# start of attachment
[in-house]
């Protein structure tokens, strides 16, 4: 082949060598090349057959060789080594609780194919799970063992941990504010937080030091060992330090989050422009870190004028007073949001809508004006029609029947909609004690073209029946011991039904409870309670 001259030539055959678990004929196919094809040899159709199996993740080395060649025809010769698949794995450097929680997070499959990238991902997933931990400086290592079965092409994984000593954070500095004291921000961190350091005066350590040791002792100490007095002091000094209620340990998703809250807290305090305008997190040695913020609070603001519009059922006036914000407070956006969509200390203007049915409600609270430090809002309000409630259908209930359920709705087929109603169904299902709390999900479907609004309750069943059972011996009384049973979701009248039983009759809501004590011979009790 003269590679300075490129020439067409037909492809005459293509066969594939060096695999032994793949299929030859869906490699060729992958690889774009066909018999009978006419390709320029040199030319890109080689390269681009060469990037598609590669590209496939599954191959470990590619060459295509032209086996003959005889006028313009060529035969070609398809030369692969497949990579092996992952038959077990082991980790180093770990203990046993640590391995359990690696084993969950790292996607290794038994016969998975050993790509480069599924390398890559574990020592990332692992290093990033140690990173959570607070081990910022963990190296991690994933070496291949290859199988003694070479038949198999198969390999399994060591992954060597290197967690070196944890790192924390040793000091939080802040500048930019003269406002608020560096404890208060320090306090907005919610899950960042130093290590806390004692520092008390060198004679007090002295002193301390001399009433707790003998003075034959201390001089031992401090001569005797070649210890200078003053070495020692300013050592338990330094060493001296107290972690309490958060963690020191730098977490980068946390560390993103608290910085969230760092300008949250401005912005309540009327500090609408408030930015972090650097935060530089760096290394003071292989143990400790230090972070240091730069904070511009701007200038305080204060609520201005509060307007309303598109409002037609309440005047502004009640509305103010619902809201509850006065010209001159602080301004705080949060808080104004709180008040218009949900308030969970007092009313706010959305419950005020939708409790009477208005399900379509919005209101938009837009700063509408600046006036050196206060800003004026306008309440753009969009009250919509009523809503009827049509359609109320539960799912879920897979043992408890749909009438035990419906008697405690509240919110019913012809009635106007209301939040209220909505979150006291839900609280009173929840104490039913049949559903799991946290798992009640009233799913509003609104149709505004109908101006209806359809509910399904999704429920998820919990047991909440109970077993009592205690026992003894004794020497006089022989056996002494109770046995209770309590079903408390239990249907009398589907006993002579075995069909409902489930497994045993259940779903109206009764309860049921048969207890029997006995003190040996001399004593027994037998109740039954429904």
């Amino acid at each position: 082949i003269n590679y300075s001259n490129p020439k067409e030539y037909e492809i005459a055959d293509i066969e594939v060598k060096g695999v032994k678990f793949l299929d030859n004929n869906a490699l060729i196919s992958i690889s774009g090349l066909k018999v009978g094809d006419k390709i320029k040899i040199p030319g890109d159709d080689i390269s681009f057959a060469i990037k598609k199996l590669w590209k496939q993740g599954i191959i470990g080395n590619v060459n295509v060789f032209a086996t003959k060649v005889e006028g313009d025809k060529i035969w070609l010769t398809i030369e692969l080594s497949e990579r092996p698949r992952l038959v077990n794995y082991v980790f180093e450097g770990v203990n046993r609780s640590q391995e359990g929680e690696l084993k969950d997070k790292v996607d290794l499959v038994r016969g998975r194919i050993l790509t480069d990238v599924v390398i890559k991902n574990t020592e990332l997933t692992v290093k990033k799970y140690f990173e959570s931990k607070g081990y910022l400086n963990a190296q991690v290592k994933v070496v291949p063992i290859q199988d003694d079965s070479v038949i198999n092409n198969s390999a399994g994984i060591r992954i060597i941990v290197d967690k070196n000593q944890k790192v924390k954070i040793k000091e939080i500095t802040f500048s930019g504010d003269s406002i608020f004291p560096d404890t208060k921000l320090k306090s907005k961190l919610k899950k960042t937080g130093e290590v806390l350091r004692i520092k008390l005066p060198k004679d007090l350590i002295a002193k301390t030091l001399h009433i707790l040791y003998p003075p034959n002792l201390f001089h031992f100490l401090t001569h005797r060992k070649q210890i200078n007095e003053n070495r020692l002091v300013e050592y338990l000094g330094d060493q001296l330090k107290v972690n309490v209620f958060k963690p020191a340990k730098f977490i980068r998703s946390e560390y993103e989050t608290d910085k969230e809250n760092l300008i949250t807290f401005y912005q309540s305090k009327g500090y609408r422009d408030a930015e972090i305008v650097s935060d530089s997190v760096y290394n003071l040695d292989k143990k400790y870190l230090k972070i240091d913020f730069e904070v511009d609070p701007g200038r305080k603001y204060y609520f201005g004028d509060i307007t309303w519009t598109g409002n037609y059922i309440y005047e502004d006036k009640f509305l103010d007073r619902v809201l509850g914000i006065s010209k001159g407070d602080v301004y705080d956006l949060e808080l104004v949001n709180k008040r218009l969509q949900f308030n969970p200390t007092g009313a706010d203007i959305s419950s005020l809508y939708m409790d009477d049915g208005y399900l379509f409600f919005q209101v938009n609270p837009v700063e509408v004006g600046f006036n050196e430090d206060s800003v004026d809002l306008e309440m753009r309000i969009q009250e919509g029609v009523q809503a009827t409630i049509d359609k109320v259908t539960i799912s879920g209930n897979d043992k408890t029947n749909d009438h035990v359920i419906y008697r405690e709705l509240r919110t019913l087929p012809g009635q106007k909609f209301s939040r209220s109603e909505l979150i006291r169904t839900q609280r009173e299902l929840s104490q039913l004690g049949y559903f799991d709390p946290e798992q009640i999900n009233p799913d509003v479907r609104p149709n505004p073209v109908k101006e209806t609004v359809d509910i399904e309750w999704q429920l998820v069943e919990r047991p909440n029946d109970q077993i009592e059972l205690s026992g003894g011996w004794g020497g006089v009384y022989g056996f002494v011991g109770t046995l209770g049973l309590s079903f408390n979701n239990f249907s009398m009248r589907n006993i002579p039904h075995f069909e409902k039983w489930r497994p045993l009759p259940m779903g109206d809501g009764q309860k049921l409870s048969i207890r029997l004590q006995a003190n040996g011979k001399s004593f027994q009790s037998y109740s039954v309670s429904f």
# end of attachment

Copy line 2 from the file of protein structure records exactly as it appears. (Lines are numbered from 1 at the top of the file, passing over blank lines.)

């Protein structure tokens, strides 16, 4: 082949060598090349057959060789080594609780194919799970063992941990504010937080030091060992330090989050422009870190004028007073949001809508004006029609029947909609004690073209029946011991039904409870309670 001259030539055959678990004929196919094809040899159709199996993740080395060649025809010769698949794995450097929680997070499959990238991902997933931990400086290592079965092409994984000593954070500095004291921000961190350091005066350590040791002792100490007095002091000094209620340990998703809250807290305090305008997190040695913020609070603001519009059922006036914000407070956006969509200390203007049915409600609270430090809002309000409630259908209930359920709705087929109603169904299902709390999900479907609004309750069943059972011996009384049973979701009248039983009759809501004590011979009790 003269590679300075490129020439067409037909492809005459293509066969594939060096695999032994793949299929030859869906490699060729992958690889774009066909018999009978006419390709320029040199030319890109080689390269681009060469990037598609590669590209496939599954191959470990590619060459295509032209086996003959005889006028313009060529035969070609398809030369692969497949990579092996992952038959077990082991980790180093770990203990046993640590391995359990690696084993969950790292996607290794038994016969998975050993790509480069599924390398890559574990020592990332692992290093990033140690990173959570607070081990910022963990190296991690994933070496291949290859199988003694070479038949198999198969390999399994060591992954060597290197967690070196944890790192924390040793000091939080802040500048930019003269406002608020560096404890208060320090306090907005919610899950960042130093290590806390004692520092008390060198004679007090002295002193301390001399009433707790003998003075034959201390001089031992401090001569005797070649210890200078003053070495020692300013050592338990330094060493001296107290972690309490958060963690020191730098977490980068946390560390993103608290910085969230760092300008949250401005912005309540009327500090609408408030930015972090650097935060530089760096290394003071292989143990400790230090972070240091730069904070511009701007200038305080204060609520201005509060307007309303598109409002037609309440005047502004009640509305103010619902809201509850006065010209001159602080301004705080949060808080104004709180008040218009949900308030969970007092009313706010959305419950005020939708409790009477208005399900379509919005209101938009837009700063509408600046006036050196206060800003004026306008309440753009969009009250919509009523809503009827049509359609109320539960799912879920897979043992408890749909009438035990419906008697405690509240919110019913012809009635106007209301939040209220909505979150006291839900609280009173929840104490039913049949559903799991946290798992009640009233799913509003609104149709505004109908101006209806359809509910399904999704429920998820919990047991909440109970077993009592205690026992003894004794020497006089022989056996002494109770046995209770309590079903408390239990249907009398589907006993002579075995069909409902489930497994045993259940779903109206009764309860049921048969207890029997006995003190040996001399004593027994037998109740039954429904």